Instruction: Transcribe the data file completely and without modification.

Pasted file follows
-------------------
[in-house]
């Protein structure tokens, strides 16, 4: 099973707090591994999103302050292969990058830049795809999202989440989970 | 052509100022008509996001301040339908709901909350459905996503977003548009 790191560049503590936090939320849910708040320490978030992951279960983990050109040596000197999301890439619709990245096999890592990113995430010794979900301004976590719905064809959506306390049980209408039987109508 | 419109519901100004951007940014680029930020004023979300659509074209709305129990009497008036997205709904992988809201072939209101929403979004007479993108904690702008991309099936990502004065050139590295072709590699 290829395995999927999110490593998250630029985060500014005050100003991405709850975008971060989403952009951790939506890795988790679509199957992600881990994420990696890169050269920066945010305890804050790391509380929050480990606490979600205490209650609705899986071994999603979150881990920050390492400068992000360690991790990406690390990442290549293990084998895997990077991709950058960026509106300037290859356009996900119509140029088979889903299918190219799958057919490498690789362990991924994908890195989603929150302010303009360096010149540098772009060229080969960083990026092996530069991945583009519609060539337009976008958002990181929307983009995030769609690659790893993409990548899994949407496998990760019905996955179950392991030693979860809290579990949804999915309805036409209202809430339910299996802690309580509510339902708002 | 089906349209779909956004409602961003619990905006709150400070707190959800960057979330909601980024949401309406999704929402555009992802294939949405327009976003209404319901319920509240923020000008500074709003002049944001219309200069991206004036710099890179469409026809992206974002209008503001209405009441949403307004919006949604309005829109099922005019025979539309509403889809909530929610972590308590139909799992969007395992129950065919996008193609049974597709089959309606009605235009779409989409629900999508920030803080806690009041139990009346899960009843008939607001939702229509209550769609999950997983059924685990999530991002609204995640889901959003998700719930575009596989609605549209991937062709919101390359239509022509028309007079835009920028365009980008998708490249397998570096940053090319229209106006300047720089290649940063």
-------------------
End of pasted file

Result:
[in-house]
């Protein structure tokens, strides 16, 4: 099973707090591994999103302050292969990058830049795809999202989440989970 | 052509100022008509996001301040339908709901909350459905996503977003548009 790191560049503590936090939320849910708040320490978030992951279960983990050109040596000197999301890439619709990245096999890592990113995430010794979900301004976590719905064809959506306390049980209408039987109508 | 419109519901100004951007940014680029930020004023979300659509074209709305129990009497008036997205709904992988809201072939209101929403979004007479993108904690702008991309099936990502004065050139590295072709590699 290829395995999927999110490593998250630029985060500014005050100003991405709850975008971060989403952009951790939506890795988790679509199957992600881990994420990696890169050269920066945010305890804050790391509380929050480990606490979600205490209650609705899986071994999603979150881990920050390492400068992000360690991790990406690390990442290549293990084998895997990077991709950058960026509106300037290859356009996900119509140029088979889903299918190219799958057919490498690789362990991924994908890195989603929150302010303009360096010149540098772009060229080969960083990026092996530069991945583009519609060539337009976008958002990181929307983009995030769609690659790893993409990548899994949407496998990760019905996955179950392991030693979860809290579990949804999915309805036409209202809430339910299996802690309580509510339902708002 | 089906349209779909956004409602961003619990905006709150400070707190959800960057979330909601980024949401309406999704929402555009992802294939949405327009976003209404319901319920509240923020000008500074709003002049944001219309200069991206004036710099890179469409026809992206974002209008503001209405009441949403307004919006949604309005829109099922005019025979539309509403889809909530929610972590308590139909799992969007395992129950065919996008193609049974597709089959309606009605235009779409989409629900999508920030803080806690009041139990009346899960009843008939607001939702229509209550769609999950997983059924685990999530991002609204995640889901959003998700719930575009596989609605549209991937062709919101390359239509022509028309007079835009920028365009980008998708490249397998570096940053090319229209106006300047720089290649940063």